Monday, October 01, 2012
Director Paul Thomas Anderson on this fall's most buzzed-about film, "The Master."
PTA's answers transcribed by Martin Cohen
On what he was originally setting out to explore in making the movie.
PTA: You know, I’ve had pieces of this story for about ten years and after TWBB they kind of resurfaced, and it seemed like it was kind of time to dig in to them and see if they meant anything. The main thrust of the story was this sailor, back from the war and the kind of aimlessness that he had, connecting with this other character that I had that made a lot of different twists and turns and over the course of a couple years became what he turned out to be, Lancaster Dodd.
Describing the psychological state of the post-war period.
PTA: Well, confused, and heartbroken, and soulbent, probably. I mean I wasn’t there, that’s my guess. My father was there and he came back and he had troubles of his own to navigate. And people that I knew, his age, had things lingering around for a long time. This isn’t a particularly new idea, but just the kind of difficulties of sending a bunch of young guys off to do some real dirty work and then asking them to come back and be upstanding and normal. That dismount back into reality has got to be incredibly difficult, we see it right now.
On the hopefulness of “The Cause’s” belief system.
PTA: It means that there’s something else after you die, that basic premise is very hopeful. It doesn’t mean that when you’re dead, you’re dead, it means there’s something else. Around this era you get something like “Casper the Friendly Ghost,” again a kind of hopeful idea: “ghosts aren’t scary, maybe they’re just trying to be friends. Little critters in the night wandering around wondering where they are.”
On whether he believes “when we’re dead, we’re dead.”
PTA: I sure hope not.
On characterizing the central dynamic between Freddie and Dodd.
PTA: Well, just a friendship, I think. I can see the father/son thing, for sure. I think all the comparisons work. At it’s simplest level it’s just a friendship between two men. One supposedly in complete command of all of his faculties and the other wrestling with them openly and aggressively. They’re drinking pals, too, and they’re scoundrels together sort of moving through this life. But they have that kind of nagging thing that most of us have had when you meet someone and you could’ve sworn you know them from somewhere else. That kind of friend that just as you’re thinking of them and they call, you know?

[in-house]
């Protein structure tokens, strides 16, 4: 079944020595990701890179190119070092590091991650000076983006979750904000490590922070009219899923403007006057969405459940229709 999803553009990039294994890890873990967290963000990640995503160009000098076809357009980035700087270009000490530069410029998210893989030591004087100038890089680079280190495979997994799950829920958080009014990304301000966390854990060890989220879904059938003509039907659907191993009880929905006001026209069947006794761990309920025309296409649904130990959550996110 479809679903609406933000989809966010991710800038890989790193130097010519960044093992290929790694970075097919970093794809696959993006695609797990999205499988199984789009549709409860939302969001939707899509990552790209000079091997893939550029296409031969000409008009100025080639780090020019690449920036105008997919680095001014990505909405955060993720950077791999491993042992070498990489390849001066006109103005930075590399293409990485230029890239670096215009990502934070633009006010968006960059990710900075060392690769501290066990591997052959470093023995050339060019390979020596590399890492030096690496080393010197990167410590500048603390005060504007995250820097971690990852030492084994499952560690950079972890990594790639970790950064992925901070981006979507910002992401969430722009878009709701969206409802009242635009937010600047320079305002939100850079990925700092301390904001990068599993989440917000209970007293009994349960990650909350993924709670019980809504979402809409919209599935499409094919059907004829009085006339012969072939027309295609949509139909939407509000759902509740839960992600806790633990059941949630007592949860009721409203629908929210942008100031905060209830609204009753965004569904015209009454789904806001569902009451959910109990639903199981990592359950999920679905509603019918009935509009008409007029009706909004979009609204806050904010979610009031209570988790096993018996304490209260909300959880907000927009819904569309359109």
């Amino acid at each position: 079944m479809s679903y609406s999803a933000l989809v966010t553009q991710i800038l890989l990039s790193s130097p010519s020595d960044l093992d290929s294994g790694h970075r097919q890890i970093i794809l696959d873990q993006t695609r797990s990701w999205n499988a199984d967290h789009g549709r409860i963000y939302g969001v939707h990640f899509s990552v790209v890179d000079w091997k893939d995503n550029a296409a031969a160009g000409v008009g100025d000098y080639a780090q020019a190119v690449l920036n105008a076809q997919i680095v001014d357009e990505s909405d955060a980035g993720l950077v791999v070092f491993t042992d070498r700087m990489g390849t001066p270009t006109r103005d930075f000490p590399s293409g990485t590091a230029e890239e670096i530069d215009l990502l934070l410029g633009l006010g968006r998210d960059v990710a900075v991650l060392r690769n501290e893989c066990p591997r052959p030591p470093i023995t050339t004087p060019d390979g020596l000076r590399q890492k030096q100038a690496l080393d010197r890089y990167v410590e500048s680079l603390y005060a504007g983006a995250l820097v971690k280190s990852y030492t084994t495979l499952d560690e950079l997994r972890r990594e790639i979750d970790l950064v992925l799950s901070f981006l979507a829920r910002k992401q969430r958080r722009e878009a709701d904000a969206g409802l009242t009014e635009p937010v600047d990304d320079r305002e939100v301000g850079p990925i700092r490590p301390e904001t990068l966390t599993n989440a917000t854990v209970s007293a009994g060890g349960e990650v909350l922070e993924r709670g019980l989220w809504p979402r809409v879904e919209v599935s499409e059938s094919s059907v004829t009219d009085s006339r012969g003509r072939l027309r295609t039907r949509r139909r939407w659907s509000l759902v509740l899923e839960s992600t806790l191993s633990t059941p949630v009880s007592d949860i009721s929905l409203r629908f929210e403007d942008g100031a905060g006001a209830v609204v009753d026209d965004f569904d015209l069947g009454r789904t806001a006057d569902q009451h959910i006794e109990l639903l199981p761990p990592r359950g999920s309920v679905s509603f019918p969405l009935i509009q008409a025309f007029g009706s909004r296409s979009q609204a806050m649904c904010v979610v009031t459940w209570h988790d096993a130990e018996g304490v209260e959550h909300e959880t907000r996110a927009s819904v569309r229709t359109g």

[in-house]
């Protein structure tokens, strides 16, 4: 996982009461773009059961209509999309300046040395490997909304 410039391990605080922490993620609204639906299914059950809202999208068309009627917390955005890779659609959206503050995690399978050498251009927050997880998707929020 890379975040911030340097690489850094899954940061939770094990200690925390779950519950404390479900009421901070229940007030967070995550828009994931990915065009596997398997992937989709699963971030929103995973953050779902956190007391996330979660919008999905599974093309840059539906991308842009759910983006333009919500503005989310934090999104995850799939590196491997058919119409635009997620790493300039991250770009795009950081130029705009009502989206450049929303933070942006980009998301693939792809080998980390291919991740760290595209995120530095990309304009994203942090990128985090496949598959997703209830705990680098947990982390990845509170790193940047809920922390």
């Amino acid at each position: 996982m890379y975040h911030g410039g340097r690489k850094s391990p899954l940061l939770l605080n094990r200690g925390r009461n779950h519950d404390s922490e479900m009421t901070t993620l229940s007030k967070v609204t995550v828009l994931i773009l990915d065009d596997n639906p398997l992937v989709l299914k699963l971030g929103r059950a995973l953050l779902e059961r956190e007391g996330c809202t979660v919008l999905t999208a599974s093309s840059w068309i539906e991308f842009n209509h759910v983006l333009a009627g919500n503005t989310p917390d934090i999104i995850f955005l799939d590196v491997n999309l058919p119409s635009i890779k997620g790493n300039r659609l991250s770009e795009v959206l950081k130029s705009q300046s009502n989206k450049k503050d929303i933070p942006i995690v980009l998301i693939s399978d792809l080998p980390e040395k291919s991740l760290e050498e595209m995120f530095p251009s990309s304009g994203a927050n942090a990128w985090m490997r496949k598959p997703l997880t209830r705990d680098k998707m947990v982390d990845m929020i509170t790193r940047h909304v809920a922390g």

On the co-dependent needs of a master and disciple.
PTA: You can’t have one without the other. I don’t know if it’s even in the film, but it’s kind of every master’s hope that the student will grow bigger than the master. Or in a father/son relationship, even. I don’t know that they get to that spot.
On how he describes “The Cause” to people.
PTA: Well, it’s a movement. I can see the implication that it’s a cult, it’s the will of one man and that kind of defines a cult. I think at that time, coming out of WWII, the whiff of anything remotely cult-like or fascist was immediately stepped upon just because of recent history. The idea of it not being a cult is a thing where you really have to consider those characters and what they believe, you have to kind of be with them. I don’t think Lancaster Dodd believes he’s a “cult leader.” There’s a kind of negative implication to that. From his point of view, and by extension my point of view, he’s really desperate to help people and help himself. So what’s the difference between a cult and a movement? I don’t know, we can go for a long time discussing that.
On whether the power of a cult or religion lies in desperation.
PTA: Perhaps from time to time, I think you get desperate and you get scared, and you think “lord, if you’ll only just let me pass this test, I swear to you I’ll follow you.” Sure, I think there are desperate moments people get into when they turn to religion. I’m not an expert on this, but people hear stories that come out of religions that connect to them and help get them through their daily lives. And long may they wave, that’s okay. But sure, from time to time desperation can lead to that and that’s okay too.
On what it is about religion that keeps him coming back to it in many of his films.